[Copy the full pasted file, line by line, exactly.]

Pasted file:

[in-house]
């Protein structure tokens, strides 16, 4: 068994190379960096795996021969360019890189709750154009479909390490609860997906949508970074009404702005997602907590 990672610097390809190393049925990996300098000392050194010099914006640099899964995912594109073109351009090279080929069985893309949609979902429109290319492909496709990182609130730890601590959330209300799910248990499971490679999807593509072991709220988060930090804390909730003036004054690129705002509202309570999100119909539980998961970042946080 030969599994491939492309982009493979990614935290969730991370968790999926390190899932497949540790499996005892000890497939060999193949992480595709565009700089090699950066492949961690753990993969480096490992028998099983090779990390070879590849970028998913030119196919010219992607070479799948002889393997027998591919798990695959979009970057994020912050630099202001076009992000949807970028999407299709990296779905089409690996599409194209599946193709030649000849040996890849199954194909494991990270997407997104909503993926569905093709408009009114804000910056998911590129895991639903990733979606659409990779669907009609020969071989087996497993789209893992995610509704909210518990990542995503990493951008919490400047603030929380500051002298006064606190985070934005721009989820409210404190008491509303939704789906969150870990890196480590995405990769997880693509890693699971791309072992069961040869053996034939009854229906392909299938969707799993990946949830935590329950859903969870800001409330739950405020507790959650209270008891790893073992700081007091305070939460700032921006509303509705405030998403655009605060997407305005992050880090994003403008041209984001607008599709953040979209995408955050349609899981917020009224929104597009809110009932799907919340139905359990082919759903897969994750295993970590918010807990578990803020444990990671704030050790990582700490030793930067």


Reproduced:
[in-house]
């Protein structure tokens, strides 16, 4: 068994190379960096795996021969360019890189709750154009479909390490609860997906949508970074009404702005997602907590 990672610097390809190393049925990996300098000392050194010099914006640099899964995912594109073109351009090279080929069985893309949609979902429109290319492909496709990182609130730890601590959330209300799910248990499971490679999807593509072991709220988060930090804390909730003036004054690129705002509202309570999100119909539980998961970042946080 030969599994491939492309982009493979990614935290969730991370968790999926390190899932497949540790499996005892000890497939060999193949992480595709565009700089090699950066492949961690753990993969480096490992028998099983090779990390070879590849970028998913030119196919010219992607070479799948002889393997027998591919798990695959979009970057994020912050630099202001076009992000949807970028999407299709990296779905089409690996599409194209599946193709030649000849040996890849199954194909494991990270997407997104909503993926569905093709408009009114804000910056998911590129895991639903990733979606659409990779669907009609020969071989087996497993789209893992995610509704909210518990990542995503990493951008919490400047603030929380500051002298006064606190985070934005721009989820409210404190008491509303939704789906969150870990890196480590995405990769997880693509890693699971791309072992069961040869053996034939009854229906392909299938969707799993990946949830935590329950859903969870800001409330739950405020507790959650209270008891790893073992700081007091305070939460700032921006509303509705405030998403655009605060997407305005992050880090994003403008041209984001607008599709953040979209995408955050349609899981917020009224929104597009809110009932799907919340139905359990082919759903897969994750295993970590918010807990578990803020444990990671704030050790990582700490030793930067």